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Acc Chem Res. 2014 Apr 15;47(4):1396-405. doi: 10.1021/ar5000055. Epub 2014 Mar 20.

The [3 + 3]-cycloaddition alternative for heterocycle syntheses: catalytically generated metalloenolcarbenes as dipolar adducts.

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1
Department of Chemistry and Biochemistry, University of Maryland , College Park, Maryland 20742, United States.

Abstract

The combination of two or more unsaturated structural units to form cyclic organic compounds is commonly referred to as cycloaddition, and the combination of two unsaturated structural units that forms a six-membered ring is formally either a [5 + 1]-, [4 + 2]-, [2 + 2 + 2]-, or [3 + 3]-cycloaddition. Occurring as concerted or stepwise processes, cycloaddition reactions are among the most useful synthetic constructions in organic chemistry. Of these transformations, the concerted [4 + 2]-cycloaddition, the Diels-Alder reaction, is by far the best known and most widely applied. However, although symmetry disallowed as a concerted process and lacking certifiable examples until recently, stepwise [3 + 3]-cycloadditions offer advantages for the synthesis of a substantial variety of heterocyclic compounds, and they are receiving considerable attention. In this Account, we present the development of stepwise [3 + 3]-cycloaddition reactions from virtual invisibility in the 1990s to a rapidly growing synthetic methodology today, involving organocatalysis or transition metal catalysis. With origins in organometallic or vinyliminium ion chemistry, this area has blossomed into a viable synthetic transformation for the construction of six-membered heterocyclic compounds containing one or more heteroatoms. The development of [3 + 3]-cycloaddition transformations has been achieved through identification of suitable and compatible reactive dipolar adducts and stable dipoles. The reactive dipolar species is an energetic dipolar intermediate that is optimally formed catalytically in the reaction. The stepwise process occurs with the reactive dipolar adduct reacting as an electrophile or as a nucleophile to form the first covalent bond, and this association provides entropic assistance for the construction of the second covalent bond and the overall formal [3 + 3]-cycloaddition. Organocatalysis is well developed for both inter- and intramolecular synthetic transformations, but the potential of transition metal catalysis for [3 + 3]-cycloaddition has only recently emerged. The key to the rapid development of the transition metal-based methodology has been recognition that certain catalytically generated vinylcarbenes are effective dipolar adducts for reactions with stable dipolar compounds, including aryl and vinyl ylides. In particular, metallo-enolcarbenes that are generated catalytically from conveniently prepared stable enoldiazoacetates or from donor-acceptor cyclopropenes are highly effective dipolar adducts for [3 + 3]-cycloaddition. The electron-donating oxygen of the silyl ether enhances electrophilic ring closure to the metal-bound carbon of the initial adduct from vinylogous addition, and this enhancement inhibits the alternative [3 + 2]-cycloaddition across the carbon-carbon double bond of the vinylcarbene. Catalytically generated metallo-enolcarbenes react under mild conditions with a broad spectrum of compatible stable dipoles, including nitrones, azomethine imines, ylides, and certain covalent precursors of stable dipoles, to form [3 + 3]-cycloaddition products having the β-ketoester functionality (in dihydrooxazines, tetrahydropyridazines, pyrazolidinone and pyraxole derivatives, dihydroquinolines, and quinolizidines, for example) in high yield. Two ways to access these metallo-enolcarbenes, either by dinitrogen extrusion from enoldiazoacetate esters or by rearrangement of donor-acceptor cyclopropenes, enhance the versatility of the process. The [3 + 3]-cycloaddition methodology is a complementary strategy to [4 + 2]-cycloaddition for the synthesis of heterocyclic compounds having six-membered rings. High levels of enantioselectivity are obtained with the use of chiral ligands on transition metal catalysts that include those on dirhodium(II) and silver(I).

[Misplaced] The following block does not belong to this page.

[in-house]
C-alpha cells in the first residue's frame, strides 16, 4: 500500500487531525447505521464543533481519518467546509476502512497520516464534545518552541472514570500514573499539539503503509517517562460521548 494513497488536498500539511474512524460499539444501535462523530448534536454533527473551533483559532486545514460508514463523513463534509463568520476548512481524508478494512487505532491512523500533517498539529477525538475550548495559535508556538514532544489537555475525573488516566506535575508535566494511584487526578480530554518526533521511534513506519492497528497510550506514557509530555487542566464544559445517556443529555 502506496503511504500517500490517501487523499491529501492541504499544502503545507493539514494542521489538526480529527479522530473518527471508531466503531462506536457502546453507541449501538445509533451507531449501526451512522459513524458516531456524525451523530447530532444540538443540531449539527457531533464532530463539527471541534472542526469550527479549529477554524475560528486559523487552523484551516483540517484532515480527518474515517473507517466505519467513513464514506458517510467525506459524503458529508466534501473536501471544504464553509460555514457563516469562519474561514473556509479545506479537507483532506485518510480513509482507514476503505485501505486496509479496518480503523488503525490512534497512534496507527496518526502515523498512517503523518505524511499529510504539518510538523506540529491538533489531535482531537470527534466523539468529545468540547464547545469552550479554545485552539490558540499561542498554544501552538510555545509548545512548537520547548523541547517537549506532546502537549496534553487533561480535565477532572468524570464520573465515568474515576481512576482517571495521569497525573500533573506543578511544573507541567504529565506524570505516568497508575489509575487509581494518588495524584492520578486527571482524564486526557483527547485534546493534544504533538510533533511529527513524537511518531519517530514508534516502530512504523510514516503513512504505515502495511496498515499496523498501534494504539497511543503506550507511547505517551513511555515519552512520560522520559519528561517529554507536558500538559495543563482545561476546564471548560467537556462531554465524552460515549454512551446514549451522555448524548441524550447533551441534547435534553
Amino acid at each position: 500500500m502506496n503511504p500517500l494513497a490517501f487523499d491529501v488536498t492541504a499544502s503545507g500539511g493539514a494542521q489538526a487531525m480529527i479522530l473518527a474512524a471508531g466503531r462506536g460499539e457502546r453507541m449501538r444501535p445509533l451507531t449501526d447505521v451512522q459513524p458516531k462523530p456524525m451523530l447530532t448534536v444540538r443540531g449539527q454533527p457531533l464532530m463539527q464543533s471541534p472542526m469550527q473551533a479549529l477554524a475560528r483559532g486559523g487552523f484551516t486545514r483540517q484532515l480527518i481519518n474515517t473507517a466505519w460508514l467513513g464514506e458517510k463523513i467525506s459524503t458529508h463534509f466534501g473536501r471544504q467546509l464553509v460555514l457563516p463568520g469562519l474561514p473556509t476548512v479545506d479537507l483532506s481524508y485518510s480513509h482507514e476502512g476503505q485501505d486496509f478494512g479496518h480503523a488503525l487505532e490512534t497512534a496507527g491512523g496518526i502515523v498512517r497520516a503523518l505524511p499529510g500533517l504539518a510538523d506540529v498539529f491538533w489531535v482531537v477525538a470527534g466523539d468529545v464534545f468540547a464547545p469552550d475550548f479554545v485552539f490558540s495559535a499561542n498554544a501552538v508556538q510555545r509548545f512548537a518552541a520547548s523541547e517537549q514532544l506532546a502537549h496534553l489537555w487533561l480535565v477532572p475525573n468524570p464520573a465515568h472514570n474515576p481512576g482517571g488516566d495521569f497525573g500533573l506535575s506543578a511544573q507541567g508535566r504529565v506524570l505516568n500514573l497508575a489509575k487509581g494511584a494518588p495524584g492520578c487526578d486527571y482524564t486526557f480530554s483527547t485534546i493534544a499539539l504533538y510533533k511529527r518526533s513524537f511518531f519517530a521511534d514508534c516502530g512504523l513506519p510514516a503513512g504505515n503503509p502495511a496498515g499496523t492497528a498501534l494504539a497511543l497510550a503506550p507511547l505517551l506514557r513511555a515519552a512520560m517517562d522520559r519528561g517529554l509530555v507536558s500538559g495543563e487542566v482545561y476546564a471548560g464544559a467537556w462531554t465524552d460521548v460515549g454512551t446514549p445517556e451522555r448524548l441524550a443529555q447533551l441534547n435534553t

PMID:
24650430
PMCID:
PMC3993878
DOI:
10.1021/ar5000055
[Indexed for MEDLINE]
Free PMC Article
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